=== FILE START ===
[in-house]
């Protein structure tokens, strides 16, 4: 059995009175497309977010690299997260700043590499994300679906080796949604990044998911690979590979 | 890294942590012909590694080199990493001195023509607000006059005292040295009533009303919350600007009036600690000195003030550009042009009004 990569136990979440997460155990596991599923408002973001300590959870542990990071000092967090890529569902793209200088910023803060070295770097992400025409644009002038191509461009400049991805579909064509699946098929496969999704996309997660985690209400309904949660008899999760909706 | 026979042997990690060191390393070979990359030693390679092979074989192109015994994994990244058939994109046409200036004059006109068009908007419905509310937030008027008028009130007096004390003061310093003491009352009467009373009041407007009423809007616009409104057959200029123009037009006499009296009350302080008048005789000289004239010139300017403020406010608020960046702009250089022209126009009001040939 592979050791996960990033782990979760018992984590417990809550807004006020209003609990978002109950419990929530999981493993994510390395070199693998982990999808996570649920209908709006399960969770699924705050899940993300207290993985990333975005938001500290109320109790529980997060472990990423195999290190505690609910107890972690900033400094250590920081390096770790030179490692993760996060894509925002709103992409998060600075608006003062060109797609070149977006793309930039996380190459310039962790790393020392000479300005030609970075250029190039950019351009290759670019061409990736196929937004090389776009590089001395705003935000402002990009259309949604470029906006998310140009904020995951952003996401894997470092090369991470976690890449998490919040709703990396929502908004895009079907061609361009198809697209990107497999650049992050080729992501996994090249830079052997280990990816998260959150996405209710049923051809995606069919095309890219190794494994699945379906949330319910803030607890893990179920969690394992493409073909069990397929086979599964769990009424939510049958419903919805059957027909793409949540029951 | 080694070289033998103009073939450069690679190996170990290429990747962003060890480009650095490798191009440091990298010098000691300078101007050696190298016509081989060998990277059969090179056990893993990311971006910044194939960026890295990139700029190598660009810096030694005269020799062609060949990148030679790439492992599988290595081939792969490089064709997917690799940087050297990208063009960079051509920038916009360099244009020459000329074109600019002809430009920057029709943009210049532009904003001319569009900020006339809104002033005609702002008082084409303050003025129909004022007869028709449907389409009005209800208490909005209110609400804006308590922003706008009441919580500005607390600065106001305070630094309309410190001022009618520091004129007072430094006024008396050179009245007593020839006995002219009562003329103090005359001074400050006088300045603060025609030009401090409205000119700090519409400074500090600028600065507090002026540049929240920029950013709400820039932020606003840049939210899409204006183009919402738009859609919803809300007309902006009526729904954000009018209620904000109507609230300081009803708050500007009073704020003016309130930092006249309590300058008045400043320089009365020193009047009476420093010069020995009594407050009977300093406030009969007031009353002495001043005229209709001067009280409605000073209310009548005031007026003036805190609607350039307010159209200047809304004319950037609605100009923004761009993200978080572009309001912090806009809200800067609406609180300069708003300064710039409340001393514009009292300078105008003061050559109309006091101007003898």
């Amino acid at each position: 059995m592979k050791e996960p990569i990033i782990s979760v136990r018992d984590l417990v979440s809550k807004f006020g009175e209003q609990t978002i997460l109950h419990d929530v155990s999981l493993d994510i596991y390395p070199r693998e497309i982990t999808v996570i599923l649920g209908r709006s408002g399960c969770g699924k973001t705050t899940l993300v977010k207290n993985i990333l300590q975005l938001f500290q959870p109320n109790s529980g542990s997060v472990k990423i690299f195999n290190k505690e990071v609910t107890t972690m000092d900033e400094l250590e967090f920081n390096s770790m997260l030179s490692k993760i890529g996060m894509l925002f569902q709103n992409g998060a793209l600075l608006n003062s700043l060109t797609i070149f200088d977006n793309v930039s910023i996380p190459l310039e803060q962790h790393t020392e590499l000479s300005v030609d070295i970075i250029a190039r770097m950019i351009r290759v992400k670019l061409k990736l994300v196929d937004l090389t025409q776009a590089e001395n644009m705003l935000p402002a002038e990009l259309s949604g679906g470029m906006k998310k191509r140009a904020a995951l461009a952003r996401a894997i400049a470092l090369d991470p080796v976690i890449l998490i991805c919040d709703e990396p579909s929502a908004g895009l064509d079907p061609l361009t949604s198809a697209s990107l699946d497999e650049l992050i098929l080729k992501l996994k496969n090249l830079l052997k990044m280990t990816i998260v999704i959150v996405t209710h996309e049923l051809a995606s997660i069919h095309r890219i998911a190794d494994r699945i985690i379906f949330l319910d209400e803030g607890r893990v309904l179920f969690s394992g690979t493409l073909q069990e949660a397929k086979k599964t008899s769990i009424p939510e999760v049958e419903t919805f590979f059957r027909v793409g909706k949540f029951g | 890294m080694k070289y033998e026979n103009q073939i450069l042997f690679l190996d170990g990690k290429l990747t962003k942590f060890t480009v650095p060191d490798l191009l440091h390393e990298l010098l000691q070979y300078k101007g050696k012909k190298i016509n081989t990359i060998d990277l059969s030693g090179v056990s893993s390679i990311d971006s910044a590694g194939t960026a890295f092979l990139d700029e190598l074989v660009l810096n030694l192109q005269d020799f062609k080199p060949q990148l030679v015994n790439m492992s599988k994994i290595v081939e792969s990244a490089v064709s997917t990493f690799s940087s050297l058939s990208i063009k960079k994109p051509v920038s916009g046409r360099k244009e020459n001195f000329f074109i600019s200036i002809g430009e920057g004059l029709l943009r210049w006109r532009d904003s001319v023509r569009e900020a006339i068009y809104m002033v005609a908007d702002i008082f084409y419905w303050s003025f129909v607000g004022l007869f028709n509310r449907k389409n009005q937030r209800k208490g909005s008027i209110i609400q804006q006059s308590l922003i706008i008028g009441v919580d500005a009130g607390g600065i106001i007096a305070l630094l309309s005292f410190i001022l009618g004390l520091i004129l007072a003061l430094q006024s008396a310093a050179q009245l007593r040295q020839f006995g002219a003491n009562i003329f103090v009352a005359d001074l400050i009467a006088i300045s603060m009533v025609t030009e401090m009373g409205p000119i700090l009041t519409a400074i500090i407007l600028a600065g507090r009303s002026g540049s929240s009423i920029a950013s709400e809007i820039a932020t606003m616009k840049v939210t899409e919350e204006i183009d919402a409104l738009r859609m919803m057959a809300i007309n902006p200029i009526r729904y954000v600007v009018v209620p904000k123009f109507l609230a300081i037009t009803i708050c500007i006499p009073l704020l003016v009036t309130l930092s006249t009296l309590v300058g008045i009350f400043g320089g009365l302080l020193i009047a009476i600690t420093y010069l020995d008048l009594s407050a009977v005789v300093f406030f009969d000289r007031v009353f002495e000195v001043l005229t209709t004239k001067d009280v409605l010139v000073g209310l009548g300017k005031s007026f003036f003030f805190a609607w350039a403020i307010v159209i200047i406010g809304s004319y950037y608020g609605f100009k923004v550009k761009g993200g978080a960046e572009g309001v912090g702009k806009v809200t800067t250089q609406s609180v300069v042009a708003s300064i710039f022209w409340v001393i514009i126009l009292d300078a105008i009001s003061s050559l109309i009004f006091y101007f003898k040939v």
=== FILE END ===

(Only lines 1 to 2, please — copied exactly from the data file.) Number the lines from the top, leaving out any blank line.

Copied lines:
[in-house]
């Protein structure tokens, strides 16, 4: 059995009175497309977010690299997260700043590499994300679906080796949604990044998911690979590979 | 890294942590012909590694080199990493001195023509607000006059005292040295009533009303919350600007009036600690000195003030550009042009009004 990569136990979440997460155990596991599923408002973001300590959870542990990071000092967090890529569902793209200088910023803060070295770097992400025409644009002038191509461009400049991805579909064509699946098929496969999704996309997660985690209400309904949660008899999760909706 | 026979042997990690060191390393070979990359030693390679092979074989192109015994994994990244058939994109046409200036004059006109068009908007419905509310937030008027008028009130007096004390003061310093003491009352009467009373009041407007009423809007616009409104057959200029123009037009006499009296009350302080008048005789000289004239010139300017403020406010608020960046702009250089022209126009009001040939 592979050791996960990033782990979760018992984590417990809550807004006020209003609990978002109950419990929530999981493993994510390395070199693998982990999808996570649920209908709006399960969770699924705050899940993300207290993985990333975005938001500290109320109790529980997060472990990423195999290190505690609910107890972690900033400094250590920081390096770790030179490692993760996060894509925002709103992409998060600075608006003062060109797609070149977006793309930039996380190459310039962790790393020392000479300005030609970075250029190039950019351009290759670019061409990736196929937004090389776009590089001395705003935000402002990009259309949604470029906006998310140009904020995951952003996401894997470092090369991470976690890449998490919040709703990396929502908004895009079907061609361009198809697209990107497999650049992050080729992501996994090249830079052997280990990816998260959150996405209710049923051809995606069919095309890219190794494994699945379906949330319910803030607890893990179920969690394992493409073909069990397929086979599964769990009424939510049958419903919805059957027909793409949540029951 | 080694070289033998103009073939450069690679190996170990290429990747962003060890480009650095490798191009440091990298010098000691300078101007050696190298016509081989060998990277059969090179056990893993990311971006910044194939960026890295990139700029190598660009810096030694005269020799062609060949990148030679790439492992599988290595081939792969490089064709997917690799940087050297990208063009960079051509920038916009360099244009020459000329074109600019002809430009920057029709943009210049532009904003001319569009900020006339809104002033005609702002008082084409303050003025129909004022007869028709449907389409009005209800208490909005209110609400804006308590922003706008009441919580500005607390600065106001305070630094309309410190001022009618520091004129007072430094006024008396050179009245007593020839006995002219009562003329103090005359001074400050006088300045603060025609030009401090409205000119700090519409400074500090600028600065507090002026540049929240920029950013709400820039932020606003840049939210899409204006183009919402738009859609919803809300007309902006009526729904954000009018209620904000109507609230300081009803708050500007009073704020003016309130930092006249309590300058008045400043320089009365020193009047009476420093010069020995009594407050009977300093406030009969007031009353002495001043005229209709001067009280409605000073209310009548005031007026003036805190609607350039307010159209200047809304004319950037609605100009923004761009993200978080572009309001912090806009809200800067609406609180300069708003300064710039409340001393514009009292300078105008003061050559109309006091101007003898």